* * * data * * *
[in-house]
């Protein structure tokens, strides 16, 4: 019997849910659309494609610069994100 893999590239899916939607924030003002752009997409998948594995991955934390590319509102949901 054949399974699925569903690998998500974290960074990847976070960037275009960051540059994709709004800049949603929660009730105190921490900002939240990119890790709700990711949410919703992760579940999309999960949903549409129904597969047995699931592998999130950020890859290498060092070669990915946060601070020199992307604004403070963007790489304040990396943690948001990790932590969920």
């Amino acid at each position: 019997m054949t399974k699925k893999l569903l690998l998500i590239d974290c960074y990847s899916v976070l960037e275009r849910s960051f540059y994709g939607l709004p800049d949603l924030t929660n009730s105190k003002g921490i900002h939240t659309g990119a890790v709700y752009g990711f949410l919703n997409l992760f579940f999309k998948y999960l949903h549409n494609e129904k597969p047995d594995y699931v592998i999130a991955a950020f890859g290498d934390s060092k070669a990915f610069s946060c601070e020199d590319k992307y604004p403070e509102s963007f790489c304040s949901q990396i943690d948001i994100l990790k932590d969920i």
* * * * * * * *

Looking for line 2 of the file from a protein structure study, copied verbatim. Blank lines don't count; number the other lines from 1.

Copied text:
């Protein structure tokens, strides 16, 4: 019997849910659309494609610069994100 893999590239899916939607924030003002752009997409998948594995991955934390590319509102949901 054949399974699925569903690998998500974290960074990847976070960037275009960051540059994709709004800049949603929660009730105190921490900002939240990119890790709700990711949410919703992760579940999309999960949903549409129904597969047995699931592998999130950020890859290498060092070669990915946060601070020199992307604004403070963007790489304040990396943690948001990790932590969920």